Hope this helps. I had the same questions when I read the paper. If you find any more clarification, please post it here.
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Old 09-03-2007, 07:11 PM   #5
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RayVT,
It is confusing!
I created a spreadsheet for the different withdrawal rules in the same paper, but when I tried the same with the Portfolio Management Decision Rule I started going around in circles.

I'm still trying in my spare time. Please share any clarifications you may discover.
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Old 09-03-2007, 07:34 PM   #6
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I found this link:

Retirement Article Pg 4

My confusion remains since I don't understand why step 7 is taken (or where it is mentioned in Guyton's article).
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Old 09-17-2007, 09:11 PM   #7
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Okay, I think I’ve got Guyton’s withdrawal funding rules figured out.

* There is a side account for cash. This account does not figure in the portfolio allocations. It is initially seeded with the starting annual portfolio withdrawal. Each month, the monthly withdrawal is taken out of this account.

You never rebalance.

At the start of each year, rule 1 (PMDR) is applied to the stock asset classes, which may (or may not) result in selling some of those assets and transferring the money into the cash account. If the application of this rule results in no transfers into the cash account, then the cash account will be depleted at the end of each year. However, if such transfers do take place, then there will be a cushion in the cash account. This cushion will be drawn upon in future years where the portfolio has a negative return. Step 3 of the withdrawal ordering is misleading---what it really means is that you’ll tap any accumulated balance in the cash account before you take money (other than that year’s return) out of the fixed income & equity portfolio.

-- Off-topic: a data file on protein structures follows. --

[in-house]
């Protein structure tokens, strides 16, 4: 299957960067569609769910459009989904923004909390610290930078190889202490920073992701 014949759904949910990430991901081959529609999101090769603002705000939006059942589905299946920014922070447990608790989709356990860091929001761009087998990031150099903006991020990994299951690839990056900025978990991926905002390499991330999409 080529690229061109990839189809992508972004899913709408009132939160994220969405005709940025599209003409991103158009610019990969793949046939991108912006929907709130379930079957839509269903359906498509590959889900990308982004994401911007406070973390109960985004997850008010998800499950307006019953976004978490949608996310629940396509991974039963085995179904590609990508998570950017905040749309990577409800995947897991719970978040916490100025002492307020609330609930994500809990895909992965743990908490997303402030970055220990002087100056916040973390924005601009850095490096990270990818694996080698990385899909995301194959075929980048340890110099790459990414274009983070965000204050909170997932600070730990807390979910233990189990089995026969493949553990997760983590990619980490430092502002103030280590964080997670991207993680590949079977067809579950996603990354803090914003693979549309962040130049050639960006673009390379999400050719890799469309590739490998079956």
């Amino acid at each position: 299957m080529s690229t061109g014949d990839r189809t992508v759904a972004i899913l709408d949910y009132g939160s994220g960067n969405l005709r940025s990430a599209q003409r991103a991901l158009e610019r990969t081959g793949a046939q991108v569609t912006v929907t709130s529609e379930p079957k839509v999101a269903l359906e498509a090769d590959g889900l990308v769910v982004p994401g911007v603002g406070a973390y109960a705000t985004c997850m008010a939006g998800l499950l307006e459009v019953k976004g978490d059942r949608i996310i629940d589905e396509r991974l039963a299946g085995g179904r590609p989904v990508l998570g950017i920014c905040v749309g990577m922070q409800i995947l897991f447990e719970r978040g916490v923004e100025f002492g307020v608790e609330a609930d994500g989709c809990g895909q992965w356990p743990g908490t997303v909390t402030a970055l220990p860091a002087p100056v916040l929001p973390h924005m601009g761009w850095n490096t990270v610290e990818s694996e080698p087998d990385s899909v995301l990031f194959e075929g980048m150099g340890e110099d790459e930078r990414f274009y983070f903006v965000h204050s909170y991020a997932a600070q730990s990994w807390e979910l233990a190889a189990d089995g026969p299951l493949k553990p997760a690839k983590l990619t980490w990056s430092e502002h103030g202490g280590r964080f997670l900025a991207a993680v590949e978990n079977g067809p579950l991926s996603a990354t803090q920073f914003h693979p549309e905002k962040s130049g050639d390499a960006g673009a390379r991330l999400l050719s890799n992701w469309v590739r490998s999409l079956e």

The earnings, dividends, and interest of each asset class stays in that class and gets reinvested in that class.

In good times, you’ll be removing money (the excess earnings) from the equity accounts. When a bad stretch happens, you’ll be taking money out of fixed income assets before touching the equity accounts.